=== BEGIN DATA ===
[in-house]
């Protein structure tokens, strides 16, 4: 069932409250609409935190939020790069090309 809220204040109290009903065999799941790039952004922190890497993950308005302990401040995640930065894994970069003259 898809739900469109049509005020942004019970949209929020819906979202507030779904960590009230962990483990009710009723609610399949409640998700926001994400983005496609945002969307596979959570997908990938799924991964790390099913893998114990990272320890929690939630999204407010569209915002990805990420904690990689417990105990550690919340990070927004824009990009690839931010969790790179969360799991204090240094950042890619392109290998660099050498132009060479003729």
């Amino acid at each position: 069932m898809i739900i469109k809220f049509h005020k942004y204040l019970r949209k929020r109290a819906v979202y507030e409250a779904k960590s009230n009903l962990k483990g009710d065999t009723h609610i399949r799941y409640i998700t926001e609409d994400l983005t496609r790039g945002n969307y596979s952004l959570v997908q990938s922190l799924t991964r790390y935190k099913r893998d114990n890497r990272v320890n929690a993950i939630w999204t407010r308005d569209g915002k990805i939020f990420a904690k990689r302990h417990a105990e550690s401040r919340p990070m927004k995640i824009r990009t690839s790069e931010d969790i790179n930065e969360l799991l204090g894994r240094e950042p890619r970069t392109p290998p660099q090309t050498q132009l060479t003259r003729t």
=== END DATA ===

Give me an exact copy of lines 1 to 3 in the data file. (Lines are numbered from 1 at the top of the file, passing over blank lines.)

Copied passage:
[in-house]
């Protein structure tokens, strides 16, 4: 069932409250609409935190939020790069090309 809220204040109290009903065999799941790039952004922190890497993950308005302990401040995640930065894994970069003259 898809739900469109049509005020942004019970949209929020819906979202507030779904960590009230962990483990009710009723609610399949409640998700926001994400983005496609945002969307596979959570997908990938799924991964790390099913893998114990990272320890929690939630999204407010569209915002990805990420904690990689417990105990550690919340990070927004824009990009690839931010969790790179969360799991204090240094950042890619392109290998660099050498132009060479003729």
């Amino acid at each position: 069932m898809i739900i469109k809220f049509h005020k942004y204040l019970r949209k929020r109290a819906v979202y507030e409250a779904k960590s009230n009903l962990k483990g009710d065999t009723h609610i399949r799941y409640i998700t926001e609409d994400l983005t496609r790039g945002n969307y596979s952004l959570v997908q990938s922190l799924t991964r790390y935190k099913r893998d114990n890497r990272v320890n929690a993950i939630w999204t407010r308005d569209g915002k990805i939020f990420a904690k990689r302990h417990a105990e550690s401040r919340p990070m927004k995640i824009r990009t690839s790069e931010d969790i790179n930065e969360l799991l204090g894994r240094e950042p890619r970069t392109p290998p660099q090309t050498q132009l060479t003259r003729t």